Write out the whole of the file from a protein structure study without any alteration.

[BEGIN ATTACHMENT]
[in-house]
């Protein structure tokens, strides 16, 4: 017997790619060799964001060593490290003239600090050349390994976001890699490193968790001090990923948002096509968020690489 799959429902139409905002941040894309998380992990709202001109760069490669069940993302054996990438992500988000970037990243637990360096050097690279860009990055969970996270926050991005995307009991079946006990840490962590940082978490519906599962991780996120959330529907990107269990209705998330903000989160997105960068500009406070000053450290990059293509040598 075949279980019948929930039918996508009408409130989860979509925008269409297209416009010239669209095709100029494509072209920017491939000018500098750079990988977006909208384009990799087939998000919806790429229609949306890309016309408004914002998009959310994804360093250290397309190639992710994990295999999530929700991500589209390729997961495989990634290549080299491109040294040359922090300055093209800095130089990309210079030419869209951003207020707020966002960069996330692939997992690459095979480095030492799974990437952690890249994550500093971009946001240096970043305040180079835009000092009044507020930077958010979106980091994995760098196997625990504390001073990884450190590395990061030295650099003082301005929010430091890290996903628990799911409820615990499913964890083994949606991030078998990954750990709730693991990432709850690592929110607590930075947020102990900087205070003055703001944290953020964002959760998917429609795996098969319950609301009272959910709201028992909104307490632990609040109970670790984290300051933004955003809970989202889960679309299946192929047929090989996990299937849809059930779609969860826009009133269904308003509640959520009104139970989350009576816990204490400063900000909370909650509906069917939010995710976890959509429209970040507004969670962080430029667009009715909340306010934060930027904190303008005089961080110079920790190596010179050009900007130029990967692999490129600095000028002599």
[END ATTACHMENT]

[in-house]
């Protein structure tokens, strides 16, 4: 017997790619060799964001060593490290003239600090050349390994976001890699490193968790001090990923948002096509968020690489 799959429902139409905002941040894309998380992990709202001109760069490669069940993302054996990438992500988000970037990243637990360096050097690279860009990055969970996270926050991005995307009991079946006990840490962590940082978490519906599962991780996120959330529907990107269990209705998330903000989160997105960068500009406070000053450290990059293509040598 075949279980019948929930039918996508009408409130989860979509925008269409297209416009010239669209095709100029494509072209920017491939000018500098750079990988977006909208384009990799087939998000919806790429229609949306890309016309408004914002998009959310994804360093250290397309190639992710994990295999999530929700991500589209390729997961495989990634290549080299491109040294040359922090300055093209800095130089990309210079030419869209951003207020707020966002960069996330692939997992690459095979480095030492799974990437952690890249994550500093971009946001240096970043305040180079835009000092009044507020930077958010979106980091994995760098196997625990504390001073990884450190590395990061030295650099003082301005929010430091890290996903628990799911409820615990499913964890083994949606991030078998990954750990709730693991990432709850690592929110607590930075947020102990900087205070003055703001944290953020964002959760998917429609795996098969319950609301009272959910709201028992909104307490632990609040109970670790984290300051933004955003809970989202889960679309299946192929047929090989996990299937849809059930779609969860826009009133269904308003509640959520009104139970989350009576816990204490400063900000909370909650509906069917939010995710976890959509429209970040507004969670962080430029667009009715909340306010934060930027904190303008005089961080110079920790190596010179050009900007130029990967692999490129600095000028002599």